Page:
5 Conversations to Have As School Starts

5 Conversations to Have As School Starts

I originally wrote this post two years ago with 3 conversation starters, but I want to revisit and add a couple of conversations that I believe will be helpful. So buckle up, school is here!

 


 

It is that back-to-school time of the year again!

I can hear the cheers and tears from the Teen Life office. Whether you are looking forward to getting back to a routine, wondering how your baby has grown into a high school senior, or are trying to figure out how your youth ministry is going to hold up against football season – you have a role to play in this upcoming school year!

Before teenagers start back at their middle or high schools, or the graduates leave home to start their college adventures, take time to have bold, encouraging conversations! You have an opportunity to help students set goals and think about where they want to be at the end of this 2018-2019 school year.

By having healthy conversations (check out this blog post), this school year can get off to a great start from the very first day! Here are some goals to help teenagers think about as they start school:

 

Grades

Grades are important. They help you graduate high school and get scholarships for college. They are a reflection of what you have learned and how hard you have worked at a particular subject.

However, grades don’t define your student or their worth. Students will put pressure on themselves about what kind of grades they should be making before you say a word. Instead of starting out the school year with a lecture about responsibility, finishing homework before video games, or the consequences for poor test grades, ask your student these questions:

  • What do you want your grades to look like at the end of this school year?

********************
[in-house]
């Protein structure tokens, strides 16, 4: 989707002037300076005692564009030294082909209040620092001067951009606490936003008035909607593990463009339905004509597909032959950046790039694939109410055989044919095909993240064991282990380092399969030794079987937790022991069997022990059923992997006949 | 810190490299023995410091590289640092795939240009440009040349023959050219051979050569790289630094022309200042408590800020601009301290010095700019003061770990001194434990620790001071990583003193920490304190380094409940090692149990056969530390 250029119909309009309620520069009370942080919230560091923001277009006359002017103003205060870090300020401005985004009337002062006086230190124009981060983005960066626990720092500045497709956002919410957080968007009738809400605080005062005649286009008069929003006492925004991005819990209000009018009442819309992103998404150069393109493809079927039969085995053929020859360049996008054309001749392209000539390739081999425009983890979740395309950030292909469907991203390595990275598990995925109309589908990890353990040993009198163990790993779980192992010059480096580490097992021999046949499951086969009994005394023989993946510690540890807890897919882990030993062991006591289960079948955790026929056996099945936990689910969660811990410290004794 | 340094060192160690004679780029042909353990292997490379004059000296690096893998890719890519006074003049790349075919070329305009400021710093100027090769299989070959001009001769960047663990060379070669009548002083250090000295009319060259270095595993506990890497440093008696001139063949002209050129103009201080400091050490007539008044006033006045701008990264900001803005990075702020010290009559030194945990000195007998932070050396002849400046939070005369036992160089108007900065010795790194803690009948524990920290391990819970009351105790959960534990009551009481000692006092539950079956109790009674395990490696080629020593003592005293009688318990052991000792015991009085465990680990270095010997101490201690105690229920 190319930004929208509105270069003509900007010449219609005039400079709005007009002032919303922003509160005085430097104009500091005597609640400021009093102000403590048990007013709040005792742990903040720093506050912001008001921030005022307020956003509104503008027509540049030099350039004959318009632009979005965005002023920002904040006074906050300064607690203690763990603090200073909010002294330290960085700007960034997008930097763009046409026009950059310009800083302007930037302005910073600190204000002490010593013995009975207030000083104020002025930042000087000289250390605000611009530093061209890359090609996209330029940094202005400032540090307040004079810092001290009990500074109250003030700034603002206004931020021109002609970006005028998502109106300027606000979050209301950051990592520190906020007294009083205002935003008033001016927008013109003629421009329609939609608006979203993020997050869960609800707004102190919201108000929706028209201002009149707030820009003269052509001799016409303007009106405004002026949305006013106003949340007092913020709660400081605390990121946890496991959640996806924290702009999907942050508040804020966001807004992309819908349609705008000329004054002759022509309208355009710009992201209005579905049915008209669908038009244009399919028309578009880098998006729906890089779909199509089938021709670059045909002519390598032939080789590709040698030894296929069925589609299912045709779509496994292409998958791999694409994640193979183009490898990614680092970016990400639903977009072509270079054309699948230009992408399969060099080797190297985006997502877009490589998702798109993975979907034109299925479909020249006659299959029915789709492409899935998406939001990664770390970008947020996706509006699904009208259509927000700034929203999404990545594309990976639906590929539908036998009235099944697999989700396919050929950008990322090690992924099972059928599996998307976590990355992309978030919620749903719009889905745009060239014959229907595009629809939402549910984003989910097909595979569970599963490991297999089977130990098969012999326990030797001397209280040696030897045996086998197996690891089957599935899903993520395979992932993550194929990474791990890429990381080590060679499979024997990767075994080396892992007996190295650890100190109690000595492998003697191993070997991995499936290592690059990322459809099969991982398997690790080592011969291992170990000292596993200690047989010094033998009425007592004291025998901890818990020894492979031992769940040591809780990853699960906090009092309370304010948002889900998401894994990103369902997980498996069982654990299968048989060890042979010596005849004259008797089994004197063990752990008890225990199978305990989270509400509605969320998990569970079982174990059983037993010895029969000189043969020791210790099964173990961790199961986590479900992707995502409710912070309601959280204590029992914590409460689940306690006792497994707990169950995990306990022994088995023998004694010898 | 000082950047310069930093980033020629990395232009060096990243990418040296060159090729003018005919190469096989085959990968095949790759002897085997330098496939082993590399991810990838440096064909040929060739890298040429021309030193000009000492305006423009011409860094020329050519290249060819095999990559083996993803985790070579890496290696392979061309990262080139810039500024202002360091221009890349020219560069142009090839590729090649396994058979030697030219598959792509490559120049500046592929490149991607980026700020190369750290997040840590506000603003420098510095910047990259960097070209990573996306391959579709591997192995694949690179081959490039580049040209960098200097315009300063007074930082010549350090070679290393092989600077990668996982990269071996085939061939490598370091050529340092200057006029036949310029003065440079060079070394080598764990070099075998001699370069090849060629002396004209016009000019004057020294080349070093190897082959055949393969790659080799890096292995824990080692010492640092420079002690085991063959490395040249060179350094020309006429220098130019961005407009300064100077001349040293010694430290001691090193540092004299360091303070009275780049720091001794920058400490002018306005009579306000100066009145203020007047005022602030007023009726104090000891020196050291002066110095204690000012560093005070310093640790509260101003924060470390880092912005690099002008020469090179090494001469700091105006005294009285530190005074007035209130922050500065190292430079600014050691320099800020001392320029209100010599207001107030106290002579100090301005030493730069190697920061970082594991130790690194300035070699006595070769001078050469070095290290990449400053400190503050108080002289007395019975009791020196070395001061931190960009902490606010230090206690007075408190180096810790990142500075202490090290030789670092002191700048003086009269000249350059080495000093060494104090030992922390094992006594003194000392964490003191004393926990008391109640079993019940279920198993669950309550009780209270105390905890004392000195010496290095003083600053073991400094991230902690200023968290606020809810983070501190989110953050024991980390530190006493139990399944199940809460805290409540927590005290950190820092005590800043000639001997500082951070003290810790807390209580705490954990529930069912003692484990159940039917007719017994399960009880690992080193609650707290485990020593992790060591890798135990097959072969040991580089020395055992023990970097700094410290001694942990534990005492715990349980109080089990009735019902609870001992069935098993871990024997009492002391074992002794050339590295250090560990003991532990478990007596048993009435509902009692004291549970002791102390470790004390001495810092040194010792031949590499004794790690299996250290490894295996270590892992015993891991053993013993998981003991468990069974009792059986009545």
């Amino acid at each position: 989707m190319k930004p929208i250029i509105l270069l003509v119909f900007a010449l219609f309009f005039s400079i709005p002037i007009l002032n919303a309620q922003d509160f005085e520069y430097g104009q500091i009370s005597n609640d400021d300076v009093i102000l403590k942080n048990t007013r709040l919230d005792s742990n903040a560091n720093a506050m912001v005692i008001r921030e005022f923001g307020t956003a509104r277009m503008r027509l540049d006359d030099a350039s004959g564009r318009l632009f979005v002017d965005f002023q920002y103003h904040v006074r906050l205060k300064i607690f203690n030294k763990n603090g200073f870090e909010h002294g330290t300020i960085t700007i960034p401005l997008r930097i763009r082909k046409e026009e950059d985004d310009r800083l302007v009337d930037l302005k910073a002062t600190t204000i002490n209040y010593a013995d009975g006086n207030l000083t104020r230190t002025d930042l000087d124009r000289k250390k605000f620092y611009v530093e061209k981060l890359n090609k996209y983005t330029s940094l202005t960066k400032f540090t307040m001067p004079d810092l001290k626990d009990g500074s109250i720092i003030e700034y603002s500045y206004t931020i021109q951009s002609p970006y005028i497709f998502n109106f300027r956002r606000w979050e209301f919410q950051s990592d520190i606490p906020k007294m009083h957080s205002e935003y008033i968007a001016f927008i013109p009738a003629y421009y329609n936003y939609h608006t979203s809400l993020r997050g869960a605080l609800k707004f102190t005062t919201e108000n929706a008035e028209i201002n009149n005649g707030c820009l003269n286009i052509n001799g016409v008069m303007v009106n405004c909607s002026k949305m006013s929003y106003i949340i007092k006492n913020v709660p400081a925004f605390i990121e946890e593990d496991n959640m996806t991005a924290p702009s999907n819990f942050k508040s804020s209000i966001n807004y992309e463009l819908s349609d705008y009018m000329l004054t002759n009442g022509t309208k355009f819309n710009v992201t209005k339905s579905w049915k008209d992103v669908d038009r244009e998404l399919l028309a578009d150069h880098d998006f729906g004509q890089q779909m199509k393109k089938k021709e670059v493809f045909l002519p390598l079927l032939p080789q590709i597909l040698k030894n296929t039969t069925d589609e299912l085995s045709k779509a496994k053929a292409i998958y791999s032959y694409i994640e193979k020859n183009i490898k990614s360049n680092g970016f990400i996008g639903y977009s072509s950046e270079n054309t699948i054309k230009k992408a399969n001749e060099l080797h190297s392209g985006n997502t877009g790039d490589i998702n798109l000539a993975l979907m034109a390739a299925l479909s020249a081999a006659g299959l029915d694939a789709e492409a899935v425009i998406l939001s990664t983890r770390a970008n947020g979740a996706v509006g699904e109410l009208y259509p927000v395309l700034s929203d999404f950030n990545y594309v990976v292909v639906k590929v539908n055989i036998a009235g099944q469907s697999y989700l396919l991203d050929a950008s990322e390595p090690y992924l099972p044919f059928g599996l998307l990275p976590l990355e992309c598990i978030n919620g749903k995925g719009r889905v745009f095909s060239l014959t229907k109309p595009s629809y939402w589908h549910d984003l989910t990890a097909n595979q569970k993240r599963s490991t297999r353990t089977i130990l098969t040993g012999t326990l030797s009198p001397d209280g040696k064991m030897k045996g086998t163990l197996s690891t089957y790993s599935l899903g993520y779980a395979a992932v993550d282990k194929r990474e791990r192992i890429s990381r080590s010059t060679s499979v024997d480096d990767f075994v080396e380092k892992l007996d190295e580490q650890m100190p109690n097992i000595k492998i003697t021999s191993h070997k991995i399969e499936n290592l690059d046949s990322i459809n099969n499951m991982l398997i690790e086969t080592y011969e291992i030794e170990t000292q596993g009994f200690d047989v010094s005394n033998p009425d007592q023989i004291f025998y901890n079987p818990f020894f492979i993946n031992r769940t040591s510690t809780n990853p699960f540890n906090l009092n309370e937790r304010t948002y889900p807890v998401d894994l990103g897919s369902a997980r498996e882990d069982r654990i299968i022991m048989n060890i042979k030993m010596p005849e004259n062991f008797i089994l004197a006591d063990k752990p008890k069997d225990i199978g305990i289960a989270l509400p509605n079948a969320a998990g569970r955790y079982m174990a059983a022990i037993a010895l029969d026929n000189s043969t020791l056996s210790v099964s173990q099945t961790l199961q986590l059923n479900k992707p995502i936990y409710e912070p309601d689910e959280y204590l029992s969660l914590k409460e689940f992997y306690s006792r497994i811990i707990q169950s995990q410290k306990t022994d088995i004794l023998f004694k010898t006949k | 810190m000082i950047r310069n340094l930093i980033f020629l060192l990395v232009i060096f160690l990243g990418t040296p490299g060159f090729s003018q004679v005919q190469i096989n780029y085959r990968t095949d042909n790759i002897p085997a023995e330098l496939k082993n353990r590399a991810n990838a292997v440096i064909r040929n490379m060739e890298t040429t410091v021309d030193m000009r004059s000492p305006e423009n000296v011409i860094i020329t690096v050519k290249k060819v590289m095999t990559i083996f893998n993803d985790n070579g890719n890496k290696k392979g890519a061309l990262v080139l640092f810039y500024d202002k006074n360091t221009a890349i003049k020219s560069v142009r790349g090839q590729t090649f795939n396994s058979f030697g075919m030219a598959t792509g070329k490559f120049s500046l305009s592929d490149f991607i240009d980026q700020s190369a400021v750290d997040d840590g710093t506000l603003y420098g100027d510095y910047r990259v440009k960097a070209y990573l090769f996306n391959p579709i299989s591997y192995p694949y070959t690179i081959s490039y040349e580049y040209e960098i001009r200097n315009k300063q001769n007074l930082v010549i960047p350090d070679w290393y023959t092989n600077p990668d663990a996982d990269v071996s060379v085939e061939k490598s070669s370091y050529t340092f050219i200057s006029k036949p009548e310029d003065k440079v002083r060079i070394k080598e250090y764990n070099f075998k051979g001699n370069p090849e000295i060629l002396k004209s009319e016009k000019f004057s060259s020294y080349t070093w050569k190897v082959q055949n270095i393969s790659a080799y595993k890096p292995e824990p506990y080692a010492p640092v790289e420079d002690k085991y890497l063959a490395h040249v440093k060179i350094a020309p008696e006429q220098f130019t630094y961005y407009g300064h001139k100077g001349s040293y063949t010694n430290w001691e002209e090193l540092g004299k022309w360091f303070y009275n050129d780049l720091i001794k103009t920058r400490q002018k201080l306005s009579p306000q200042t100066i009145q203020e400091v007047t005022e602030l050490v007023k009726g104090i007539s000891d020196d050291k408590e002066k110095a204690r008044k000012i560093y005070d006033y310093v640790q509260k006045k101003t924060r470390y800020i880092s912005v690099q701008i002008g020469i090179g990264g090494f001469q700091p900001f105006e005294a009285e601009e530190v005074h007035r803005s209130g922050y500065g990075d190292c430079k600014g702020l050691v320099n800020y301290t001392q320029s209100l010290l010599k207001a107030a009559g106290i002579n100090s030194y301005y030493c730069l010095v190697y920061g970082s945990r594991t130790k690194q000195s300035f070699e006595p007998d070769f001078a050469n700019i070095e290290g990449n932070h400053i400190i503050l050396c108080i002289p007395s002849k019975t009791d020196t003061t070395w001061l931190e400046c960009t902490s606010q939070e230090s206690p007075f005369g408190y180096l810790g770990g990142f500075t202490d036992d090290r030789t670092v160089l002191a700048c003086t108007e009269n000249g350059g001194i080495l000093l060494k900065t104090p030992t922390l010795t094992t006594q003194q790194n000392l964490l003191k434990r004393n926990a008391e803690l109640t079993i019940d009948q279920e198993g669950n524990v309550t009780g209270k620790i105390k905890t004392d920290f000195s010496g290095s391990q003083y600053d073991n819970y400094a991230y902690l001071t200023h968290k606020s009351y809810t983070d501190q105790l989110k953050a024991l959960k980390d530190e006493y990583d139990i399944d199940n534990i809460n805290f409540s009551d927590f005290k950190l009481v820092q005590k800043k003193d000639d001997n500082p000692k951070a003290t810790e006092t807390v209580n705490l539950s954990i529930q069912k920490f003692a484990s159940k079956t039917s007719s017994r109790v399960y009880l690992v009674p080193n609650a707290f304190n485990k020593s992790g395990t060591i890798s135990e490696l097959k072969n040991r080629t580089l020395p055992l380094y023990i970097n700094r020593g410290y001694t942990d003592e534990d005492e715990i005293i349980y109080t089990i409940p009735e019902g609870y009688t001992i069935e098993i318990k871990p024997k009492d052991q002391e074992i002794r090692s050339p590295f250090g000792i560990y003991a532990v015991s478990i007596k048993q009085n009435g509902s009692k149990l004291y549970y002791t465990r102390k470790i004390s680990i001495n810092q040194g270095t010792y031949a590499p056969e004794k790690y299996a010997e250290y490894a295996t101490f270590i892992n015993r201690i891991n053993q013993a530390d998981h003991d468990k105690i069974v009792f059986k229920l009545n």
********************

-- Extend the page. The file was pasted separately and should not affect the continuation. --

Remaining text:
• If you improved your grades and school work from last year, what would that look like?
  • How can I help you succeed this school year?

If you allow them to set their own goals, they will take more ownership in their school work. Instead of working toward your expectation, they will be stepping up to the standards they set for themselves – what better lesson could you teach a teenager? Help them set realistic goals and hold them accountable throughout the year with {friendly} reminders. Don’t expect your B student to make a 4.0 this school year, but encourage them to improve and continue to grow!

 

Friends

As you know, friends and peers have a huge influence during teenage years. They can impact grades, decisions, activities and attitude. While they are old enough to choose their own friends, as the adult, it is okay for you guide them in these choices. When it comes to friendships they have at school, start a conversation by asking these questions:

  • What relationship last year provided the most encouragement?
  • How do your friendships impact your performance at school or in extracurriculars?
  • Are their any relationships that provided drama or stress? What can you do to make that relationship healthier?

They probably aren’t going to react well if you ban them from hanging out with their best friend. But maybe you can open up the door for healthy conversation if you ask them to share first. Teenagers are smarter than we often give them credit for! If they are in an unhealthy relationship, let them talk through what that looks like and what they could do to either get rid of the friendship or set up healthier boundaries.

 

Extracurriculars 

It seems like today’s teenagers are busier than ever. Not only are they expected to go to school during the week and church on the weekends, but they also have to be involved in multiple extracurriculars, join school clubs and complete crazy amounts of service hours.

That is what colleges expect, right?

Extracurriculars are good and character building, but it is important for students to set goals not only on how to better themselves through these activities, but also how to find margin and rest in the midst of their busy schedules. Especially if you are talking to a teenager who is involved in multiple sports, activities or volunteer opportunities, encourage them to set healthy goals by asking these questions: